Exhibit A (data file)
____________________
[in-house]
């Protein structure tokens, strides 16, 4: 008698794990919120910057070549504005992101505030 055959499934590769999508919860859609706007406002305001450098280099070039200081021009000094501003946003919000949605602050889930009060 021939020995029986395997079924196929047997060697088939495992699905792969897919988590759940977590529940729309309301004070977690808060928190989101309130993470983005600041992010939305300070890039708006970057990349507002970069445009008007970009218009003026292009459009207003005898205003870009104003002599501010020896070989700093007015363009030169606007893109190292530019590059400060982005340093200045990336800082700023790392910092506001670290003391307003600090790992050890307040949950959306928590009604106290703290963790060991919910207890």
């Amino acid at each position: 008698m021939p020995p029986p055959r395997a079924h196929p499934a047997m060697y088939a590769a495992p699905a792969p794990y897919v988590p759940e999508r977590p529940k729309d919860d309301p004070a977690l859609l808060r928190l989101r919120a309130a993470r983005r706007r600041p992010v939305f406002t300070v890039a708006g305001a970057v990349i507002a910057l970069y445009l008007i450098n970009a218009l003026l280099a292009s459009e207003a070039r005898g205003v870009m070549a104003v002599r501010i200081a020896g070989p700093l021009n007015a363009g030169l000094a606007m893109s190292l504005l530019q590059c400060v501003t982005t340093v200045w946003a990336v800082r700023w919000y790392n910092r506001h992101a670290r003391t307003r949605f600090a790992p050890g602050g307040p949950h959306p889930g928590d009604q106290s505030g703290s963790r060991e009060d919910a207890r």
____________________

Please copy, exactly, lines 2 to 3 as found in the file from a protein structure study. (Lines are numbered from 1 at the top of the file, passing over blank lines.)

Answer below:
């Protein structure tokens, strides 16, 4: 008698794990919120910057070549504005992101505030 055959499934590769999508919860859609706007406002305001450098280099070039200081021009000094501003946003919000949605602050889930009060 021939020995029986395997079924196929047997060697088939495992699905792969897919988590759940977590529940729309309301004070977690808060928190989101309130993470983005600041992010939305300070890039708006970057990349507002970069445009008007970009218009003026292009459009207003005898205003870009104003002599501010020896070989700093007015363009030169606007893109190292530019590059400060982005340093200045990336800082700023790392910092506001670290003391307003600090790992050890307040949950959306928590009604106290703290963790060991919910207890």
């Amino acid at each position: 008698m021939p020995p029986p055959r395997a079924h196929p499934a047997m060697y088939a590769a495992p699905a792969p794990y897919v988590p759940e999508r977590p529940k729309d919860d309301p004070a977690l859609l808060r928190l989101r919120a309130a993470r983005r706007r600041p992010v939305f406002t300070v890039a708006g305001a970057v990349i507002a910057l970069y445009l008007i450098n970009a218009l003026l280099a292009s459009e207003a070039r005898g205003v870009m070549a104003v002599r501010i200081a020896g070989p700093l021009n007015a363009g030169l000094a606007m893109s190292l504005l530019q590059c400060v501003t982005t340093v200045w946003a990336v800082r700023w919000y790392n910092r506001h992101a670290r003391t307003r949605f600090a790992p050890g602050g307040p949950h959306p889930g928590d009604q106290s505030g703290s963790r060991e009060d919910a207890r």